In November, owners and managers of the nation's top historic hotels gathered on the shore of Mobile Bay in Alabama. The Grand Hotel, one of the Gulf Coast's most famous resorts, hosted the annual meeting of Historic Hotels of America.
Elise Roenigk of Eureka Springs was presented HHA's Lifetime Achievement Award for preserving the Crescent Hotel. That award is a huge deal in the historic preservation world, one that hasn't received the attention it deserves here in Arkansas.
When you think of iconic structures in our state--places like the state Capitol or Old Main at the University of Arkansas--they tend to be publicly owned. I believe the two most iconic privately owned structures in Arkansas are hotels--the Arlington at Hot Springs and the Crescent at Eureka Springs. It's important to the cultural fabric of the state that these businesses remain strong.
When Marty and Elise Roenigk purchased the Crescent on Feb. 28, 1997, the hotel was in bad shape. The couple lived in East Hampton, Conn., and had been told by a friend to stop by Eureka Springs after a scheduled trip to Fayetteville. That friend knew of their love of historic properties. The Roenigks fell in love with Eureka Springs.
The couple decided to invest in Arkansas, purchasing the downtown Basin Park Hotel with the idea of converting the sixth and seventh floors into their residence. They also visited the Crescent. Saddened by the condition of the hotel, they purchased it. They returned the roofline (the middle portion of the hotel's top floor had disappeared in a 1967 fire) to its original appearance by adding a residence on the new fifth floor. Elise continues to live in that space, the highest point in Carroll County.
Marty, a Cleveland native, was killed in a June 2009 car accident while on a trip to Iowa with his wife.
During a large garden party in May 2000, the Roenigks announced a 10-year plan to restore the Crescent. Working with Jack Moyer, the hotel's general manager, the couple began to renovate the property. Revenue from room rentals, food service and weddings slowly increased, allowing additional improvements.
The initial goal was to upgrade 20 rooms each year. Walls were painted in colors popular during the Victorian era, and stenciling was done. Bathrooms were renovated. Historically themed furnishings were purchased. In cooperation with University of Arkansas architectural students and professors, what had been dead space in an adjacent servants' quarters was transformed into four upscale suites.
In 2008, plans were drawn for four two-bedroom cottages on the hotel grounds. Noted architect David Mc-Kee designed the cottages in the style of Fay Jones. The four cottages are in a pair of two-story buildings with the floors connected by an elevator in each building. The cottages proved to be popular with wedding parties.
A glass-enclosed room known as the Conservatory was built for wedding receptions. Popular spots for weddings on the grounds included the Fountain Garden, East Lawn and Glenwood Hollow.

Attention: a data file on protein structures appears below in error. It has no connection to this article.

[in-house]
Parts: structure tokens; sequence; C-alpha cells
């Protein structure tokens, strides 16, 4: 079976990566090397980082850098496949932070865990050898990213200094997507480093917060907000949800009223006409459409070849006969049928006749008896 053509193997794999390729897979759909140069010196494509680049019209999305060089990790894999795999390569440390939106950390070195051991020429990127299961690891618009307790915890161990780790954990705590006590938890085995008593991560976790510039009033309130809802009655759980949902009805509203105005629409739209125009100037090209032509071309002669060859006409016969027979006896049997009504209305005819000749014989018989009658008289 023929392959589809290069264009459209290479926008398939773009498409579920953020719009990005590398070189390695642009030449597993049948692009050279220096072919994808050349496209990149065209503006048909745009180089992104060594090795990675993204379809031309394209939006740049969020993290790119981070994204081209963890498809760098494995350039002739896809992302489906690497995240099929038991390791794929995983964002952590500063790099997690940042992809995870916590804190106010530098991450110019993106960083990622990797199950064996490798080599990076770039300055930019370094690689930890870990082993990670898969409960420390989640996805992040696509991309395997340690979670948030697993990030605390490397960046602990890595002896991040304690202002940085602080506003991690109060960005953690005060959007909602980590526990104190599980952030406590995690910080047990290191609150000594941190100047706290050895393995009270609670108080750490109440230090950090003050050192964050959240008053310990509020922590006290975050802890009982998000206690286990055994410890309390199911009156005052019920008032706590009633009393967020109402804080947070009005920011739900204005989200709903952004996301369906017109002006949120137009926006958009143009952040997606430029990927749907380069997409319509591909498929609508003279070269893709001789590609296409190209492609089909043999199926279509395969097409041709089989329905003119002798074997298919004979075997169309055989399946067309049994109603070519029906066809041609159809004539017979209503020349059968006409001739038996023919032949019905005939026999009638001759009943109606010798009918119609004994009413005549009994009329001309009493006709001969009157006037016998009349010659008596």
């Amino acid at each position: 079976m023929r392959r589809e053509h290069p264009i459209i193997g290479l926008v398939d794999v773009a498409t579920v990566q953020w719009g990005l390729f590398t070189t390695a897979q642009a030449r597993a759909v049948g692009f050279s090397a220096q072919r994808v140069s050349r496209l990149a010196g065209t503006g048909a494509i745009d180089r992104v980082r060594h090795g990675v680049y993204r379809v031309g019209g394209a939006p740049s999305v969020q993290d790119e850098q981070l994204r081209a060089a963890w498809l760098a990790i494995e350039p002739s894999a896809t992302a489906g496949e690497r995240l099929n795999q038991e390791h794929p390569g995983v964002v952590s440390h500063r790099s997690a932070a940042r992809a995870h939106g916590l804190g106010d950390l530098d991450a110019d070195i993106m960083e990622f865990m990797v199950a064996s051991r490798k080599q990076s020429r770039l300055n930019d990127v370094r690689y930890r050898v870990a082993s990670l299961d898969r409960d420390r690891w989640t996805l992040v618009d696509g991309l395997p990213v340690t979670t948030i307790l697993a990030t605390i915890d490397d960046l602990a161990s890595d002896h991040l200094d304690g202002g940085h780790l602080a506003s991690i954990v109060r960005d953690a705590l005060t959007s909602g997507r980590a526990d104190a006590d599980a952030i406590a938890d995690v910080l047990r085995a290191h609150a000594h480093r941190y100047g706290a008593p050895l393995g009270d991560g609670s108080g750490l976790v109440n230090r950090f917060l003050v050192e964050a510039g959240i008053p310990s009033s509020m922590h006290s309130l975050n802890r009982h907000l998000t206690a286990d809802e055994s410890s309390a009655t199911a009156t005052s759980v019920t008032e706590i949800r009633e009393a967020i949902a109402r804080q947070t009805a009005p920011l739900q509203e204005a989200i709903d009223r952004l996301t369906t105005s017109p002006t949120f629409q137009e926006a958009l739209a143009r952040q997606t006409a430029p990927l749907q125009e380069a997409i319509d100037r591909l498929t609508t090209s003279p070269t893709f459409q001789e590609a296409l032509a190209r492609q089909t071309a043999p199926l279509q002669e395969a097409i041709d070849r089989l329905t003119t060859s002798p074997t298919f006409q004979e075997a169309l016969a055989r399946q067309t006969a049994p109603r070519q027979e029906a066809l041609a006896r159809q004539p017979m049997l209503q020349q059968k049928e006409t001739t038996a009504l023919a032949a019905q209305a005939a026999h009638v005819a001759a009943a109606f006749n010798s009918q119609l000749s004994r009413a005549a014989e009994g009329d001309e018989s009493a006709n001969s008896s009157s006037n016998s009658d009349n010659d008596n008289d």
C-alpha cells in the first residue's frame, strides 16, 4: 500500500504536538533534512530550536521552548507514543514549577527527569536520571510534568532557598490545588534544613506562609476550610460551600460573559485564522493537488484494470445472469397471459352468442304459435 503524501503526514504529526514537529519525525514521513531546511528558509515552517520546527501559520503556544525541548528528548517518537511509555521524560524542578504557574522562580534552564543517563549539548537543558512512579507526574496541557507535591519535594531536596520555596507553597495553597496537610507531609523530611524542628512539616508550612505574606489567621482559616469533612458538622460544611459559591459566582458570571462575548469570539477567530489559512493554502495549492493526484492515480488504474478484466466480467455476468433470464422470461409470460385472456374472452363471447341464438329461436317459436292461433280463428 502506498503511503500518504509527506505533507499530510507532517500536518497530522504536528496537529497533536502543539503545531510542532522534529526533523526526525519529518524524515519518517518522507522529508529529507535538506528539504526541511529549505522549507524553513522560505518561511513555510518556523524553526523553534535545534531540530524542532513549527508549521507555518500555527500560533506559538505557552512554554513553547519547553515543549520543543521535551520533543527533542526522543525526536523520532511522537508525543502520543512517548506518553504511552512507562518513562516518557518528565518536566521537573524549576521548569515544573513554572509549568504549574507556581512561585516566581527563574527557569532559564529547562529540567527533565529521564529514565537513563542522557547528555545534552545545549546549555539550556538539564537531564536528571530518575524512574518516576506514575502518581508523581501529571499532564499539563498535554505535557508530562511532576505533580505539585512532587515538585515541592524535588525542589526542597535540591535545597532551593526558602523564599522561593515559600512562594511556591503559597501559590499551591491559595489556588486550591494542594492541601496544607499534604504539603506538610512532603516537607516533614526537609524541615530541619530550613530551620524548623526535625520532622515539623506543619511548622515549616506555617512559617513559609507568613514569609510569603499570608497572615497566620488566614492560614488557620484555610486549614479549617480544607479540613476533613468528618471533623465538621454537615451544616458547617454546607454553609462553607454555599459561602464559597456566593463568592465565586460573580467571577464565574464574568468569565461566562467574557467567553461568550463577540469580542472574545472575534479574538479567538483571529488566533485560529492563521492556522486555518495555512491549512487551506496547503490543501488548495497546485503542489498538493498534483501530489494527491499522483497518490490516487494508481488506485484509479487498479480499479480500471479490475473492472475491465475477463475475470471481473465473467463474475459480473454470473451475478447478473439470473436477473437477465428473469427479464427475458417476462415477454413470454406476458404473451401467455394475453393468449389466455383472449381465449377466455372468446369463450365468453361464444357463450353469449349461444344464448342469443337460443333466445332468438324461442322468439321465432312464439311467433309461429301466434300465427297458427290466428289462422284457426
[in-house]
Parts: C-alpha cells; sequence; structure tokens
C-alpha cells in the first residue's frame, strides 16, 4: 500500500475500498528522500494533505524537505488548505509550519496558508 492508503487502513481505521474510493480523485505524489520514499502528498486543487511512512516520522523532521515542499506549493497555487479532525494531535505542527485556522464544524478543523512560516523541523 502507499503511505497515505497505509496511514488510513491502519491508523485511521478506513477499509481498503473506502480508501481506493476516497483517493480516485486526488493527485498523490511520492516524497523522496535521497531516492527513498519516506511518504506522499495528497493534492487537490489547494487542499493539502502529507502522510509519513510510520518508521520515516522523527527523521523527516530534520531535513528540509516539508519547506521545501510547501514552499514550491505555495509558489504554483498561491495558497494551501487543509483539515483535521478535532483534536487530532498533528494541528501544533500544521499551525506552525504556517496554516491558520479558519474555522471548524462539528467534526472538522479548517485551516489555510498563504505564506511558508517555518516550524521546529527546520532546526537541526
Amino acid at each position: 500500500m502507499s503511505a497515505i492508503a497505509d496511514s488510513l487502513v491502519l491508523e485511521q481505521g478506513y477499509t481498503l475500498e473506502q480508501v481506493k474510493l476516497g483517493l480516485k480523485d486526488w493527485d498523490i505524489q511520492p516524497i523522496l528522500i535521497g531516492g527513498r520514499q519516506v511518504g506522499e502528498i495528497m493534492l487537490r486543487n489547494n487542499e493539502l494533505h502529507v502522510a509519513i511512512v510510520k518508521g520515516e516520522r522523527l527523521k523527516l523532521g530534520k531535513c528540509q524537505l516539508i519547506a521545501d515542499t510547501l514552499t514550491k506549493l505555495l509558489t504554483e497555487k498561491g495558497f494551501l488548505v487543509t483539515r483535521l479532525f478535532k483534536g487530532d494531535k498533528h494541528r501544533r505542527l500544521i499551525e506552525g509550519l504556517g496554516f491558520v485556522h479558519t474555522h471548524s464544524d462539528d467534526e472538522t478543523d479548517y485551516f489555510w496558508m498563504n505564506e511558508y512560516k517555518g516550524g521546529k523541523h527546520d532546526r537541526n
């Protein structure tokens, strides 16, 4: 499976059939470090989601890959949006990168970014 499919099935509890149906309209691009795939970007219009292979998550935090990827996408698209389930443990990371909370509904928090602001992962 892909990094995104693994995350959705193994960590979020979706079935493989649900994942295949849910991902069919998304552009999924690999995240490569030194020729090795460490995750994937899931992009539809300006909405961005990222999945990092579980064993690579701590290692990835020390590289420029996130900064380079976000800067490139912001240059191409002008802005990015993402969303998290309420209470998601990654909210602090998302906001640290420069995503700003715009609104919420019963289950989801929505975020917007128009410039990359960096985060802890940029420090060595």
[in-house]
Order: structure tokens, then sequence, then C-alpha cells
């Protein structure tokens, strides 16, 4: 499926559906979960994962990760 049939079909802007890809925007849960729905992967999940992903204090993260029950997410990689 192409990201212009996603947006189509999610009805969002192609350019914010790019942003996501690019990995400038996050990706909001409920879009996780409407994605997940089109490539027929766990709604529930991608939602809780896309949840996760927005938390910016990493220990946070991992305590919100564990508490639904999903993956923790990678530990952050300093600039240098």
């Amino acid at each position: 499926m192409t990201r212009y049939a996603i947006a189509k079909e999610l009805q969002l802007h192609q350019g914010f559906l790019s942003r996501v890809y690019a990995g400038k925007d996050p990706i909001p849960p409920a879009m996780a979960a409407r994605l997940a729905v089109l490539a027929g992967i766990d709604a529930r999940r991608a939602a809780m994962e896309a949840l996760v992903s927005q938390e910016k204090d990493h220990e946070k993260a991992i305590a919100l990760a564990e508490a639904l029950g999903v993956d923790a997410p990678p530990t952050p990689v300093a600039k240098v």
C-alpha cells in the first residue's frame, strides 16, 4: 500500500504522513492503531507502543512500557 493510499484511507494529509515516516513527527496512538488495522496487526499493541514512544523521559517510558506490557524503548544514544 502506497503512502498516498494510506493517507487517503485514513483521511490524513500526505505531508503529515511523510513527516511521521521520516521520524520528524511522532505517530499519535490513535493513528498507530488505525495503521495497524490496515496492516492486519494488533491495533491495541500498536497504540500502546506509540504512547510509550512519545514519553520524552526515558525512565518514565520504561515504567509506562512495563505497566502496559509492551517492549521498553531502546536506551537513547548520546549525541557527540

According to a history of the hotel on the Crescent website: "The spa industry had become such an integral part of quality hotels that the Roenigks realized early on that the Crescent needed to establish itself as a year-round resort. That realization was followed by the development and opening of New Moon Spa, a concept of local Cat Zorok. It began with a small fitness gym, an aerobic area and a pair of treatment rooms.
"Specially designed private rooms were added for traditional and nouveau massages, facials and other body treatments. A chill room, complete with a juice bar, was added for spa customers to utilize before and after treatments. The original fitness area was replaced with a salon and bridal studio. The bridal studio allows brides and their entourages a private place for pre-wedding dressing and beauty preparation."
The Crystal Dining Room now features Italian food in the evening and breakfast each morning. The fourth floor of the hotel is home to SkyBar Gourmet Pizza, which can be served inside and outside. Pizzas also are delivered to rooms.
Following Marty's death, Moyer said: "For everything the Roenigks did publicly, there were two or three more big-hearted acts that happened anonymously. Marty loved Eureka Springs and did whatever it took to help this community. He was here just a little over a decade. Look at the impact he had. ... It was interesting to see him when Elise was out of town. Marty wasn't in his element and really was uncomfortable. They made a neat team."
In 2007, an event was held to celebrate the 10th anniversary of the couple's purchase of the Crescent. In an emotional address, Marty emphasized the need for economic sustainability to keep "grand dames" such as the Crescent and Basin Park alive.
In a 2007 Arkansas Democrat-Gazette article, it was noted: "After he's gone, Marty Roenigk wants to know he helped save the historic 19th century building by taking the city in a more modern direction."
"In 1997, Marty stood before a five-story limestone building that was in much need of repair, in much need of love," Moyer said. "He told me--with Elise at his side--that someone needed to protect these kind of irreplaceable assets. It was on that day that the redevelopment of the 1886 Crescent Hotel and the 19o5 Basin Park Hotel began."
Almost 14 years after her husband's death, Elise carries on. She's a true visionary. It's fitting she has received one of the most prestigious awards in the preservation world.
Senior Editor Rex Nelson's column appears regularly in the Arkansas Democrat-Gazette. He's also the author of the Southern Fried blog at rexnelsonsouthernfried.com.